Irritations: At least 100 extra pages of repetitious blah-blah about the past, Scarpetta's perspectives on various characters, unnecessary, adds-nothing technological details. And on and on. Just because you can write well doesn't mean you shouldn't edit. A leaner story would have made this a good Cornwell book.

What's more--I thought the
Jim Cunningham
Verbose, wordy; reading this Scarpetta novel was like wading through mud. The plot, as always, was good, hence the single star. But, why use three paragraphs to say what another writer could just as intrestingly say in a couple of sentences ... or even one? And, enough beating up on Merino for being Merino. He is what he is and he is a good investigator. In addition to making him sound like a man-ape, in this read Cornwell makes him sound like he is incompetent as a detective. The first three ch ...more
Maja (The Nocturnal Library)
I should say, in the interest of full disclosure, that I grew up with the Kay Scarpetta series. I started reading it in my early teens and stayed with it through good times and bad, several awful books and many spectacular ones, deaths, disasters, epidemics, and many, many tears. To say that I’m a bit biased is an understatement; after 21 installment, these characters are practically family, their hurts are mine and their successes something I celebrate with a smile and a full heart.

Shelly Blackmore
Just wasn't feeling this one. After the last book I thought Cornwell was back on track and that the series would pick back up again, but she went back to the first person (which for some reason Kay Scarpetta in first person comes off week and whiney to me)and I was disappointed to say the least. A nearly 500 page book could have been shaved by at least a 150 pages due to over-describing of situations, procedures, the sky, a twig. I found my mind wondering, and had to go back and re-read paragrap ...more
I think it is time for Kay Scarpetta and I to say goodbye. I did not really enjoy this book at all, in fact for the first 100 pages I hated it! However then the story started and that almost redeemed it. I felt that the author could have written an excellent book if she had left out all the self indulgent waffle about food and restaurants and dogs and places she has been to in the past. I have also grown to really dislike her characters. All of them. I don't think she likes them very much any mo ...more
I have always been a big fan of Patricia Cornwell and have read every Scarpetta book to date. And needless to say, this book did not disappoint. I loved the references to previous books and events within Scarpetta, Marino, Lucy and Benton's life. But you don't have to have read the other books necessarily to follow the story. FBI corruption, Marino taking on a new, but old role, murder, intrigue, you name it...classic Patricia Cornwell. I feel like writing about every little thing within the boo ...more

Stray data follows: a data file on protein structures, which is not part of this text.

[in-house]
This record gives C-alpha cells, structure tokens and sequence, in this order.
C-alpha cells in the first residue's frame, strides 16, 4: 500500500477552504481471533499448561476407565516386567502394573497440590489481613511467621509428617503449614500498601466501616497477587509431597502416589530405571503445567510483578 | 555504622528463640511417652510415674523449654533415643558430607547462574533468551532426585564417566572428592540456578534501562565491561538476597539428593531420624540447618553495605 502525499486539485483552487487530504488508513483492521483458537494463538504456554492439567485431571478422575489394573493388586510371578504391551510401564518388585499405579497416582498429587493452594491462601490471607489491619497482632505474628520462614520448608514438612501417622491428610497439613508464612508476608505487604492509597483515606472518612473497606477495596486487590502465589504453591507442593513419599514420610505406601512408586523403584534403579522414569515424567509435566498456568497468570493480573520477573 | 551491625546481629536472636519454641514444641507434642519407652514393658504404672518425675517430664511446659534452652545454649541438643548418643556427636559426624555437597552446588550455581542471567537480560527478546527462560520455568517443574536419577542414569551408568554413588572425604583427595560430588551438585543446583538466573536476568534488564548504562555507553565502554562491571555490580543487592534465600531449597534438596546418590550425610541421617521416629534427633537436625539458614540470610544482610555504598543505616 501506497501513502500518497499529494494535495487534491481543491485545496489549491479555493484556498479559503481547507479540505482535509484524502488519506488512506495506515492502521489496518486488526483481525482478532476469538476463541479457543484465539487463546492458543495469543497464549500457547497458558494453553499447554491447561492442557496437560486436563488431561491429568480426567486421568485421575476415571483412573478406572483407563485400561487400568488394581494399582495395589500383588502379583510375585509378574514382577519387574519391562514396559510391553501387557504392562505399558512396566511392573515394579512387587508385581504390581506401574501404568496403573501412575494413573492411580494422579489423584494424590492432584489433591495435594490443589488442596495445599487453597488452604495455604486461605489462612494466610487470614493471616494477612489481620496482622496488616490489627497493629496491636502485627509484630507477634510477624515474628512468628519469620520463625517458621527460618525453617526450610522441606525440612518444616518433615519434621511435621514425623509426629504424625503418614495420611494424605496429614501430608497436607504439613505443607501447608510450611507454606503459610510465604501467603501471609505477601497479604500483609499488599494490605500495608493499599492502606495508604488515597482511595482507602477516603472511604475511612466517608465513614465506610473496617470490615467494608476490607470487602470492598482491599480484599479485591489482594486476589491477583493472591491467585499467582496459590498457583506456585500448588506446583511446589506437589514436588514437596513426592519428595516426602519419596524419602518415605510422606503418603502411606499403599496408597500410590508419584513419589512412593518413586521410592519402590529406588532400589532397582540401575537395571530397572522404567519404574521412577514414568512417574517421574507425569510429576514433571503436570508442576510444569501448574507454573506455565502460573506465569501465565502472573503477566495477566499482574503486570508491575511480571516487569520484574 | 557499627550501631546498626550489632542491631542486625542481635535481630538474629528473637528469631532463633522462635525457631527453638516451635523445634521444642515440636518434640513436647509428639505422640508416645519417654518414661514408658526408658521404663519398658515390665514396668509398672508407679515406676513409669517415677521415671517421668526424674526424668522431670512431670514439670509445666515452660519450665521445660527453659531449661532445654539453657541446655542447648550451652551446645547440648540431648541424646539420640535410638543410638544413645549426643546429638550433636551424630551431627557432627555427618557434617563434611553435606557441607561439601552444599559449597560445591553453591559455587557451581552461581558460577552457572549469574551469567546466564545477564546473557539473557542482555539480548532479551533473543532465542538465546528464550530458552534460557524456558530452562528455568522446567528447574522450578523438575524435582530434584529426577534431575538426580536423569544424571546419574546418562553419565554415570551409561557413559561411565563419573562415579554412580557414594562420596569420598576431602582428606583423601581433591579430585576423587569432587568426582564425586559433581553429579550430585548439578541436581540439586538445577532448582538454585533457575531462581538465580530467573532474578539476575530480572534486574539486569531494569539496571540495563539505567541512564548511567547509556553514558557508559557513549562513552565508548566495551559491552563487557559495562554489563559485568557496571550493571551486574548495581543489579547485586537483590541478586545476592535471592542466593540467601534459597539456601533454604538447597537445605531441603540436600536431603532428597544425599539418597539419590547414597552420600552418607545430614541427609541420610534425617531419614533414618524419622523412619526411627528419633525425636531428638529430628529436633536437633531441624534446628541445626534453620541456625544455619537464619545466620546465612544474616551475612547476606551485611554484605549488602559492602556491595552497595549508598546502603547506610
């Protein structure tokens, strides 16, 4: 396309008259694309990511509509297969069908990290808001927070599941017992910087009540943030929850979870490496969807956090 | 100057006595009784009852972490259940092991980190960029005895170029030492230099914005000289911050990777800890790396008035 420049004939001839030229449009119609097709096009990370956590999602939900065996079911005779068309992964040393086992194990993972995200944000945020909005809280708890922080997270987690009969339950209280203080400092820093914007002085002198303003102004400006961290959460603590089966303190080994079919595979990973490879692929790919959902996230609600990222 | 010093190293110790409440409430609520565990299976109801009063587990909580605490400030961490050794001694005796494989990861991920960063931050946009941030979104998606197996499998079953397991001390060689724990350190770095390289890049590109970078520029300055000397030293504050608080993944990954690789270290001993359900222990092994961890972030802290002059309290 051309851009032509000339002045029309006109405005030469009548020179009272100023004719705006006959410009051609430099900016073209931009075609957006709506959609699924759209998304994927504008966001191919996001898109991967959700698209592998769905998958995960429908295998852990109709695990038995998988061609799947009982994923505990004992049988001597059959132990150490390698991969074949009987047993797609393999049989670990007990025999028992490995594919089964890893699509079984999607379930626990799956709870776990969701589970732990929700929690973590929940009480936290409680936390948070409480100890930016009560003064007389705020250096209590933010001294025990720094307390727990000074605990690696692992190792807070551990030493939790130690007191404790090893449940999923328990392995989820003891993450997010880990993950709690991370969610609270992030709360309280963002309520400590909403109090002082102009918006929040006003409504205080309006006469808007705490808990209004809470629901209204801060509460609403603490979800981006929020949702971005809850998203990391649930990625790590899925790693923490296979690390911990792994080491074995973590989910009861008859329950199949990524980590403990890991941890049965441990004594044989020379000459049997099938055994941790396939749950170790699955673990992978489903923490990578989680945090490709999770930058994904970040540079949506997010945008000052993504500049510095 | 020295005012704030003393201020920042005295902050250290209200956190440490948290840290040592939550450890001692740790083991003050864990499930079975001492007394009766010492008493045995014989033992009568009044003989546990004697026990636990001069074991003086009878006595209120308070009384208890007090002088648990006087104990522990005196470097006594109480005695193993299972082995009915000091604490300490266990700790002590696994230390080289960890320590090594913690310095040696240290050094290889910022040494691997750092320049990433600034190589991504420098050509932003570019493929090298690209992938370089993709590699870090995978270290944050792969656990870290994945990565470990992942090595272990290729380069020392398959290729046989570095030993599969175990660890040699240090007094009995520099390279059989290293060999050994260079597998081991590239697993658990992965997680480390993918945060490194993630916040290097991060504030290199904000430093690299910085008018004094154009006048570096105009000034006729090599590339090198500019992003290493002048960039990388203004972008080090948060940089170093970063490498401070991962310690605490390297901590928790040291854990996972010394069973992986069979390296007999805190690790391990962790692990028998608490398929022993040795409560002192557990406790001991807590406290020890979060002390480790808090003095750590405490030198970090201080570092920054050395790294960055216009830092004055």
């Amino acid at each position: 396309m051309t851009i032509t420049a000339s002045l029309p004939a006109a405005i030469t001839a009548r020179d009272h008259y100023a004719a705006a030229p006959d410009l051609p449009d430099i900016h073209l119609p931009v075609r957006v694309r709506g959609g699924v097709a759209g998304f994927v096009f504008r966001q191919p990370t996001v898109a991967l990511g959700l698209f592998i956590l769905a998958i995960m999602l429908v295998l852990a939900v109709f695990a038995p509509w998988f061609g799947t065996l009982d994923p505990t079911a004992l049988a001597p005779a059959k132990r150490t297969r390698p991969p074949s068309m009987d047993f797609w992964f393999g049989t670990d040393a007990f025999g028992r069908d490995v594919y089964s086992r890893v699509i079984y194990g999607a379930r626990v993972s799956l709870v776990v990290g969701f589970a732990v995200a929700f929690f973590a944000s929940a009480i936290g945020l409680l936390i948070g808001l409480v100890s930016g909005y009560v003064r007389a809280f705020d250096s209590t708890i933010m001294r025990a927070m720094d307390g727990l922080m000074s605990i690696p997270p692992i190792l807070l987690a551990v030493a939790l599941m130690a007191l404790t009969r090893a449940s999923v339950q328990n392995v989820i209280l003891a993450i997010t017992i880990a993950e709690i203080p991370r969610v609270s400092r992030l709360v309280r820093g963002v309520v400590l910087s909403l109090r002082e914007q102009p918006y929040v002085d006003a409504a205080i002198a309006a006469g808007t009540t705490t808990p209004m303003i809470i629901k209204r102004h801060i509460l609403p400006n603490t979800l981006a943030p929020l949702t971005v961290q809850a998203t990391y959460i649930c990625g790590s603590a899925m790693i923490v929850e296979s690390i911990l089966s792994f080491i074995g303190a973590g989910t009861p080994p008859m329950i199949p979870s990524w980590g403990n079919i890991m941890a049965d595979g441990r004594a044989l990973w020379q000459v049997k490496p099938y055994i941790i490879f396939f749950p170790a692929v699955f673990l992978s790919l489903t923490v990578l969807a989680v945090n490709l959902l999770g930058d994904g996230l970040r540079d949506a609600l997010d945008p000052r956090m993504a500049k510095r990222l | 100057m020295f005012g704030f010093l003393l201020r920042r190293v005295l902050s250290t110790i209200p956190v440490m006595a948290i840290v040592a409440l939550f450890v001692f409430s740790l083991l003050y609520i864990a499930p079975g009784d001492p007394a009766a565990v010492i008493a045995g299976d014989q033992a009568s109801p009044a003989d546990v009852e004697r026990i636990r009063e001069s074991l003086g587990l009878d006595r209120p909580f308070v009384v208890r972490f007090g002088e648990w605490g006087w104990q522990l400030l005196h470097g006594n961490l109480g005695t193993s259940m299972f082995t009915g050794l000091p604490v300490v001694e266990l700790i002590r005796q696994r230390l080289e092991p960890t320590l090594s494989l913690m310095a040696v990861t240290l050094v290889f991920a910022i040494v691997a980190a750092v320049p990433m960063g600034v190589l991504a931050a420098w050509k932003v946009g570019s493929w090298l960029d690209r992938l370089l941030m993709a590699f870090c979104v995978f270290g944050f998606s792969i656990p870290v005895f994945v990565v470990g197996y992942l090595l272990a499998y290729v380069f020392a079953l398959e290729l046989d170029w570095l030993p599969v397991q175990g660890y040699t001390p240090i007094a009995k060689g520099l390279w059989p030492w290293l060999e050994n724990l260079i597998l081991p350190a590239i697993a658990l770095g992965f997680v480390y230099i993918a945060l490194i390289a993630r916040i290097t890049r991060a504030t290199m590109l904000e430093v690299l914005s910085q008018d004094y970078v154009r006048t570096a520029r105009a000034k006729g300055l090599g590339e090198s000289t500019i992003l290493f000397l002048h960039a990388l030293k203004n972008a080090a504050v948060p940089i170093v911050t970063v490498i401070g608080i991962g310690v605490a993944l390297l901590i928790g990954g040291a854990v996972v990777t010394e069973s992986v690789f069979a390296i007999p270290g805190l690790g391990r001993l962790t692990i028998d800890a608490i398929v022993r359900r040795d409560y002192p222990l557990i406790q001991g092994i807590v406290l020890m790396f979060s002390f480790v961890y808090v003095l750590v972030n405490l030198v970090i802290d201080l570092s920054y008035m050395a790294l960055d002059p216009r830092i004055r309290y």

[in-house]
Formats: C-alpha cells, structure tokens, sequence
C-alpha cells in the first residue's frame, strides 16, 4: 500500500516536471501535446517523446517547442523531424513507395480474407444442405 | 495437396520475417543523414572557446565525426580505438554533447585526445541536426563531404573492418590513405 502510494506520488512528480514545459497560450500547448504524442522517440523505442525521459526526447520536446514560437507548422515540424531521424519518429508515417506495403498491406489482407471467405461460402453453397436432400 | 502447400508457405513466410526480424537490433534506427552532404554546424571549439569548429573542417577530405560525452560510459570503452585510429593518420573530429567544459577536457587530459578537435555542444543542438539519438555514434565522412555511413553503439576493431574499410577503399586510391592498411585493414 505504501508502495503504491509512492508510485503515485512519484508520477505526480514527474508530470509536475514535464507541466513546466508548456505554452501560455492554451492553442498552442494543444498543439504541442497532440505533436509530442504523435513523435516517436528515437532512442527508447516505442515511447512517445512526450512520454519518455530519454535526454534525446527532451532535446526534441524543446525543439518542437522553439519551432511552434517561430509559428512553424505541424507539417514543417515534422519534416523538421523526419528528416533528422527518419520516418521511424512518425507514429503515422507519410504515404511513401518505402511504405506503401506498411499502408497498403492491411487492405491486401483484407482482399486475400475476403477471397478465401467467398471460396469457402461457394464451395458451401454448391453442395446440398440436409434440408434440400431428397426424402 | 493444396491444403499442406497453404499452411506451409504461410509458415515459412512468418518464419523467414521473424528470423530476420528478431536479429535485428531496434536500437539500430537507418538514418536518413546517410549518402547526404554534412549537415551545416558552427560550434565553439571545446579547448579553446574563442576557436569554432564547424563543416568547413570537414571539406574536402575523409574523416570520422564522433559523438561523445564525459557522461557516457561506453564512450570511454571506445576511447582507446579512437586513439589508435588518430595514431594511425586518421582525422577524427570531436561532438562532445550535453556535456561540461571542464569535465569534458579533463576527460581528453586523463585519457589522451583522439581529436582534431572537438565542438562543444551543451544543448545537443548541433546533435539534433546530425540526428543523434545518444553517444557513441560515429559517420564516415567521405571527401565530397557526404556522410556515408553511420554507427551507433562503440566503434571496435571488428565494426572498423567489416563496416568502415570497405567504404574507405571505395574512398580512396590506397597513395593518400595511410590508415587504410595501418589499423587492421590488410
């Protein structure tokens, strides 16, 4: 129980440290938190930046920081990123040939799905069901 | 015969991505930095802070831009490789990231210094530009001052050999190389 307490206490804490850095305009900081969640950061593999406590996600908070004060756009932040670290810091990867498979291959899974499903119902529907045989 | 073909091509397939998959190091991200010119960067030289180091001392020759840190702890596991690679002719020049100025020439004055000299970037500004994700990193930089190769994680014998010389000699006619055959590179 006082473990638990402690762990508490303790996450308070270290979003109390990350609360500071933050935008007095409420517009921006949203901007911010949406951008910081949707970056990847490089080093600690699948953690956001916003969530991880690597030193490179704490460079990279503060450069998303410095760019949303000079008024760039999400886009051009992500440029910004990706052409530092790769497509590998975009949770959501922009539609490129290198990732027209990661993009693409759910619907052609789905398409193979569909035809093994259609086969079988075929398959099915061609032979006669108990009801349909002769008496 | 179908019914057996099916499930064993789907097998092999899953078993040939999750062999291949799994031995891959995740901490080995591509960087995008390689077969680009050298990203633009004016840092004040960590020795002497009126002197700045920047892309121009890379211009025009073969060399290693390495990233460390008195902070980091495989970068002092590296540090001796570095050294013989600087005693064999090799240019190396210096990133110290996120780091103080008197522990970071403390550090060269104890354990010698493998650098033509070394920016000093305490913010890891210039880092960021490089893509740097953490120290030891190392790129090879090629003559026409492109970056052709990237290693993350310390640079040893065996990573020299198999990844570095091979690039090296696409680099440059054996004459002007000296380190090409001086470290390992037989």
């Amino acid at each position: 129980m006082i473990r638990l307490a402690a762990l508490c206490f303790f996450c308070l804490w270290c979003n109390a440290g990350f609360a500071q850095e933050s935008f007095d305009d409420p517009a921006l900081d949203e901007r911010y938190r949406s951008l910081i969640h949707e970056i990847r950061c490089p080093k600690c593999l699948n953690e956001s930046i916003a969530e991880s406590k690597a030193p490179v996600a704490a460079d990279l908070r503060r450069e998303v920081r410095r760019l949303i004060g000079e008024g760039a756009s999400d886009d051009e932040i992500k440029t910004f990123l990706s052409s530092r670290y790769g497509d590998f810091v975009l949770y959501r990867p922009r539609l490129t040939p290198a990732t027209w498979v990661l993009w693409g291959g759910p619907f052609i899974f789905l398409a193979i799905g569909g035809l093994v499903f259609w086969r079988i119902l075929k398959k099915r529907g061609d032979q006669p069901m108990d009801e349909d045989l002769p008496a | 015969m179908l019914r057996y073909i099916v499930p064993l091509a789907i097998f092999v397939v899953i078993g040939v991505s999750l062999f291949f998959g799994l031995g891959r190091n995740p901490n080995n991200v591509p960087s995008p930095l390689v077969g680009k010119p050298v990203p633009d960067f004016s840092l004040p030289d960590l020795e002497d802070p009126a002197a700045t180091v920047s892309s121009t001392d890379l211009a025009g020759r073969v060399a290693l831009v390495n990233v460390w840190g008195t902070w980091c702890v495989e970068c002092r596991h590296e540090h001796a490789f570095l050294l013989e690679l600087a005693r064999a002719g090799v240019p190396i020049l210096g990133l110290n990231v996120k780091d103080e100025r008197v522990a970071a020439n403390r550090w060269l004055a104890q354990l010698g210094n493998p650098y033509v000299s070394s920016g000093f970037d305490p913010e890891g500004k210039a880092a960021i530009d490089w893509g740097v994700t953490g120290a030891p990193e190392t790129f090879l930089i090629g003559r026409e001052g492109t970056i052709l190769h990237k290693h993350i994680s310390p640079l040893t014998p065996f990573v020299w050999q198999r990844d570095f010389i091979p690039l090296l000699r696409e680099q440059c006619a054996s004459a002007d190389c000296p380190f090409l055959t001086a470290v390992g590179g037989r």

Khamneithang Vaiphei
With Dust, Patricia Cornwell returns to the story of Kay Scarpetta in the twenty-first installment of her wildly popular series. Dr Kay Scarpetta is the chief medical examiner and the director of the Cambridge Forensic Center in Cambridge, Massachusetts, where she even coaxes the truth out of dead bodies.

It’s Wednesday, December 19, and at the stroke of 4:02 in the morning Kay Scarpetta sits up in bed her sleep violated by the ringing phone. She was tired, and technically she’s still out sick. S
L.A. Starks
If you like Patricia Cornwell's many books, and I do, you should read this one.

From another author, this would be a five-star book. However, I've chosen to rate DUST against a much higher and narrower standard--that of the rest of Cornwell's oeuvre.

Cornwell's writing is excellent, as always. And I appreciate that this book is free of the distracting political agendas that mar recent books by her and other authors.

My only concern was that the book started so slowly, and with so much introspectio
I can't resist another Kay Scarpetta story. they are always full of drama & suspence. I enjoyed this book but I do think it drug on in parts of it & that's always daunting when you're reading a book of this size. I don't see how the Newtown tragedy tied into this story at all besides it saying that she was there. .... No relation to the overall story but that's one of the first things it says in the book excerpt. But the gist of the story progressed enough that I wanted to stick with it ...more
Gala Kline
I think this book could have been a lot shorter if she took out all the psychology of how everyone else felt. The story is a very good one but gets bogged down with whats Kay is feeling and analyzing how and why everyone else feels. I found myself skipping over a lot to get to the story and who did it.
This Scarpetta Novel is a good mystery, and that is nothing new for fans. I find myself impatient with the backstories and the countless times that Marino's low self-esteem is mentioned, as if we need to be convinced by the repetition of this fact. Scarpetta is superficial in a self-chosen way, and Marino just never even got that far in his development. Scarpetta's personality analyses leave much to be desired. Her crime-site analyses are spot-on, interesting and brilliant. There is much to enjo ...more
Sad to say, I think I'm done with this series - it has lost it's freshness and I find I don't care for the characters anymore. I've given the last few books 'one more chance', but just haven't enjoyed them.
Dianne Payne
Okay, that's it, I'm done. I really mean it this time. That was my last Scarpetta book. I didn't think it could get any worse than Blowfly, but Cornwell just had to go and prove me wrong.